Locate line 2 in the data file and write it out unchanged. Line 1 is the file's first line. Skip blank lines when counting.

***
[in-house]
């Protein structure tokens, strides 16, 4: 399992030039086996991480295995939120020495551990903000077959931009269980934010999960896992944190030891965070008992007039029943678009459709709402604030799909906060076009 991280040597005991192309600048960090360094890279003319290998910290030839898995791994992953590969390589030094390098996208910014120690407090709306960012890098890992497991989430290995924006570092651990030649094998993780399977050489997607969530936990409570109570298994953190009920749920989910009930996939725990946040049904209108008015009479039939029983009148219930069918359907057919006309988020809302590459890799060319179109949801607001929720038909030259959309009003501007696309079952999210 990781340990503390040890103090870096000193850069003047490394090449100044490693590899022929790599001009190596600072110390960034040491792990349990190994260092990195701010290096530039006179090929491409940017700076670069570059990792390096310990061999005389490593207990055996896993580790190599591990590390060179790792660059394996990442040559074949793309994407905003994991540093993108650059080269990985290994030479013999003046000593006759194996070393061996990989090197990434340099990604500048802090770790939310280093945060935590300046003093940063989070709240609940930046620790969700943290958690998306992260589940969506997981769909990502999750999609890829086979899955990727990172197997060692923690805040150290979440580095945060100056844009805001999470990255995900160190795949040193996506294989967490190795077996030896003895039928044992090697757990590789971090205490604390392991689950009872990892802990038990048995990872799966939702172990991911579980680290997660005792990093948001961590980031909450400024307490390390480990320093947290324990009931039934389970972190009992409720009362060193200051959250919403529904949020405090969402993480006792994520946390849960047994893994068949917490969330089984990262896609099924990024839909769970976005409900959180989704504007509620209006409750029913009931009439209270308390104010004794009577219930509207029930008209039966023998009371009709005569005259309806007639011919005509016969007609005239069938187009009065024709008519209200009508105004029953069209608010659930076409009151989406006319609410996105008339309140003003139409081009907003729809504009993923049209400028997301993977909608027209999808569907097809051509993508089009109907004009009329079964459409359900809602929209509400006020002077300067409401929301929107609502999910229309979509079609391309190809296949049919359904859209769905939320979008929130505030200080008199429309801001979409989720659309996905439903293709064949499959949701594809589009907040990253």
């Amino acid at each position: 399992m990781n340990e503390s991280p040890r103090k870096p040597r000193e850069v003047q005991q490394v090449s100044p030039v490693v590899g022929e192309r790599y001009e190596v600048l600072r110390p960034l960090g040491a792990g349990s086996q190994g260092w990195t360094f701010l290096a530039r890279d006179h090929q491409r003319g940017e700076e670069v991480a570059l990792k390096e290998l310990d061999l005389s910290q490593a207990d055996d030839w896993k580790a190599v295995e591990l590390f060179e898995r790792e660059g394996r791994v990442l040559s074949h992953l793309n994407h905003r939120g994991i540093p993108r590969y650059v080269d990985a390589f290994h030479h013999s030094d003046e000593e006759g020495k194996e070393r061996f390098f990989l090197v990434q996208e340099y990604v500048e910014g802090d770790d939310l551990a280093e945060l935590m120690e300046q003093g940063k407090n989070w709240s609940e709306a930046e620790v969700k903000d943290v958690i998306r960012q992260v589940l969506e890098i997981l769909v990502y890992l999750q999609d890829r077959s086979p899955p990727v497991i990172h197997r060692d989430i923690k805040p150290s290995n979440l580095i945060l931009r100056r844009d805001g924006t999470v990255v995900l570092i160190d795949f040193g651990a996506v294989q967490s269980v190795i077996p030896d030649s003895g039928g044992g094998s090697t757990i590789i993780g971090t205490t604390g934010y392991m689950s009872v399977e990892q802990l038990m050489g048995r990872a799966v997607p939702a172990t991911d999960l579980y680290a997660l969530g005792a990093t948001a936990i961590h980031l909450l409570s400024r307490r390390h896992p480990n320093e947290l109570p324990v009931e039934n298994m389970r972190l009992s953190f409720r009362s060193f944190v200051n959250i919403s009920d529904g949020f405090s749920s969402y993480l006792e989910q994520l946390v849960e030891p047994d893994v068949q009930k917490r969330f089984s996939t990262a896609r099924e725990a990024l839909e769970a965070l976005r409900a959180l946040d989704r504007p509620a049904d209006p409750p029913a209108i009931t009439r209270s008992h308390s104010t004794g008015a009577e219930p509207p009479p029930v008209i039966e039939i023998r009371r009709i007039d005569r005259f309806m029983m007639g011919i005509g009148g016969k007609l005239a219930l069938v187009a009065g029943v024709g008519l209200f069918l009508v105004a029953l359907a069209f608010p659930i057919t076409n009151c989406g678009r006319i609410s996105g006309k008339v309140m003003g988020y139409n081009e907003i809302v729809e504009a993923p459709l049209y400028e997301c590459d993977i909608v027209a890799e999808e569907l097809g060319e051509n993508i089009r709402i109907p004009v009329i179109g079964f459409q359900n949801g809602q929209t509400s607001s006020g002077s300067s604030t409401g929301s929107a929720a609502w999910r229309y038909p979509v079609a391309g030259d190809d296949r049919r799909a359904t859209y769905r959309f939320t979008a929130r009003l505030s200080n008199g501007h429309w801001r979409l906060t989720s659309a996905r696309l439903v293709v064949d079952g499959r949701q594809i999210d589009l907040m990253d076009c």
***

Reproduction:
């Protein structure tokens, strides 16, 4: 399992030039086996991480295995939120020495551990903000077959931009269980934010999960896992944190030891965070008992007039029943678009459709709402604030799909906060076009 991280040597005991192309600048960090360094890279003319290998910290030839898995791994992953590969390589030094390098996208910014120690407090709306960012890098890992497991989430290995924006570092651990030649094998993780399977050489997607969530936990409570109570298994953190009920749920989910009930996939725990946040049904209108008015009479039939029983009148219930069918359907057919006309988020809302590459890799060319179109949801607001929720038909030259959309009003501007696309079952999210 990781340990503390040890103090870096000193850069003047490394090449100044490693590899022929790599001009190596600072110390960034040491792990349990190994260092990195701010290096530039006179090929491409940017700076670069570059990792390096310990061999005389490593207990055996896993580790190599591990590390060179790792660059394996990442040559074949793309994407905003994991540093993108650059080269990985290994030479013999003046000593006759194996070393061996990989090197990434340099990604500048802090770790939310280093945060935590300046003093940063989070709240609940930046620790969700943290958690998306992260589940969506997981769909990502999750999609890829086979899955990727990172197997060692923690805040150290979440580095945060100056844009805001999470990255995900160190795949040193996506294989967490190795077996030896003895039928044992090697757990590789971090205490604390392991689950009872990892802990038990048995990872799966939702172990991911579980680290997660005792990093948001961590980031909450400024307490390390480990320093947290324990009931039934389970972190009992409720009362060193200051959250919403529904949020405090969402993480006792994520946390849960047994893994068949917490969330089984990262896609099924990024839909769970976005409900959180989704504007509620209006409750029913009931009439209270308390104010004794009577219930509207029930008209039966023998009371009709005569005259309806007639011919005509016969007609005239069938187009009065024709008519209200009508105004029953069209608010659930076409009151989406006319609410996105008339309140003003139409081009907003729809504009993923049209400028997301993977909608027209999808569907097809051509993508089009109907004009009329079964459409359900809602929209509400006020002077300067409401929301929107609502999910229309979509079609391309190809296949049919359904859209769905939320979008929130505030200080008199429309801001979409989720659309996905439903293709064949499959949701594809589009907040990253």